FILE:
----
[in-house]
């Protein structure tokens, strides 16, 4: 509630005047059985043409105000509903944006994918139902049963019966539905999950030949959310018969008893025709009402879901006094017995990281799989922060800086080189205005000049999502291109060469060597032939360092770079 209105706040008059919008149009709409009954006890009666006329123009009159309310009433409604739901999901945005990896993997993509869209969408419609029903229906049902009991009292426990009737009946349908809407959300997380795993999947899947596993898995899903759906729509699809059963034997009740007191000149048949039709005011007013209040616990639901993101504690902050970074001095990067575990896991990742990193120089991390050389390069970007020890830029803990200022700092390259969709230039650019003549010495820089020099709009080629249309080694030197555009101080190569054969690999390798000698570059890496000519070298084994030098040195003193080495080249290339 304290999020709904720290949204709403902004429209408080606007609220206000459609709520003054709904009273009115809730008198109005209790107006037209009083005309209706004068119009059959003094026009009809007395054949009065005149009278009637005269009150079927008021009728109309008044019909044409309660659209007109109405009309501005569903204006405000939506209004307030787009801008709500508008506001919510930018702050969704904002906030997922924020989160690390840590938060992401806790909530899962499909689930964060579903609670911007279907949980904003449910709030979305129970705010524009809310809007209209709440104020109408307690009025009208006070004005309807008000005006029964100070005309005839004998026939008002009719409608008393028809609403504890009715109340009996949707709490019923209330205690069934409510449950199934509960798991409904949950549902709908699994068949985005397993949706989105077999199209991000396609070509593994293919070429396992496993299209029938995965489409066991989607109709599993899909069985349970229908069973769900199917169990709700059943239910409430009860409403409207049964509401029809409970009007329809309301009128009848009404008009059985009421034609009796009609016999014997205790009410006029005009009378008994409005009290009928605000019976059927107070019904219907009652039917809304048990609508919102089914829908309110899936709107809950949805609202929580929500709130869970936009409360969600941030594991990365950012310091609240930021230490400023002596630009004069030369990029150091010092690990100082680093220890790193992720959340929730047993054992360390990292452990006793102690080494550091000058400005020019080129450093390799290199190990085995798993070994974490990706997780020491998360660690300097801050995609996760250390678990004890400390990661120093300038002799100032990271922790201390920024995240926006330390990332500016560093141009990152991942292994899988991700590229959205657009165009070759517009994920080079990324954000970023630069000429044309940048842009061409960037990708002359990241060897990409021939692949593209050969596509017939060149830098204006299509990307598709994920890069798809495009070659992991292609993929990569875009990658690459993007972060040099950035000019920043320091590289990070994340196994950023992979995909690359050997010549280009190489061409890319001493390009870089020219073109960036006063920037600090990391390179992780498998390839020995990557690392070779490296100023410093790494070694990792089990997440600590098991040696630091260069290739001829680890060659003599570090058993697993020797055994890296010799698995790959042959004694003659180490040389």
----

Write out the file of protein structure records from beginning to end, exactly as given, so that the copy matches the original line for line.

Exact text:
[in-house]
């Protein structure tokens, strides 16, 4: 509630005047059985043409105000509903944006994918139902049963019966539905999950030949959310018969008893025709009402879901006094017995990281799989922060800086080189205005000049999502291109060469060597032939360092770079 209105706040008059919008149009709409009954006890009666006329123009009159309310009433409604739901999901945005990896993997993509869209969408419609029903229906049902009991009292426990009737009946349908809407959300997380795993999947899947596993898995899903759906729509699809059963034997009740007191000149048949039709005011007013209040616990639901993101504690902050970074001095990067575990896991990742990193120089991390050389390069970007020890830029803990200022700092390259969709230039650019003549010495820089020099709009080629249309080694030197555009101080190569054969690999390798000698570059890496000519070298084994030098040195003193080495080249290339 304290999020709904720290949204709403902004429209408080606007609220206000459609709520003054709904009273009115809730008198109005209790107006037209009083005309209706004068119009059959003094026009009809007395054949009065005149009278009637005269009150079927008021009728109309008044019909044409309660659209007109109405009309501005569903204006405000939506209004307030787009801008709500508008506001919510930018702050969704904002906030997922924020989160690390840590938060992401806790909530899962499909689930964060579903609670911007279907949980904003449910709030979305129970705010524009809310809007209209709440104020109408307690009025009208006070004005309807008000005006029964100070005309005839004998026939008002009719409608008393028809609403504890009715109340009996949707709490019923209330205690069934409510449950199934509960798991409904949950549902709908699994068949985005397993949706989105077999199209991000396609070509593994293919070429396992496993299209029938995965489409066991989607109709599993899909069985349970229908069973769900199917169990709700059943239910409430009860409403409207049964509401029809409970009007329809309301009128009848009404008009059985009421034609009796009609016999014997205790009410006029005009009378008994409005009290009928605000019976059927107070019904219907009652039917809304048990609508919102089914829908309110899936709107809950949805609202929580929500709130869970936009409360969600941030594991990365950012310091609240930021230490400023002596630009004069030369990029150091010092690990100082680093220890790193992720959340929730047993054992360390990292452990006793102690080494550091000058400005020019080129450093390799290199190990085995798993070994974490990706997780020491998360660690300097801050995609996760250390678990004890400390990661120093300038002799100032990271922790201390920024995240926006330390990332500016560093141009990152991942292994899988991700590229959205657009165009070759517009994920080079990324954000970023630069000429044309940048842009061409960037990708002359990241060897990409021939692949593209050969596509017939060149830098204006299509990307598709994920890069798809495009070659992991292609993929990569875009990658690459993007972060040099950035000019920043320091590289990070994340196994950023992979995909690359050997010549280009190489061409890319001493390009870089020219073109960036006063920037600090990391390179992780498998390839020995990557690392070779490296100023410093790494070694990792089990997440600590098991040696630091260069290739001829680890060659003599570090058993697993020797055994890296010799698995790959042959004694003659180490040389």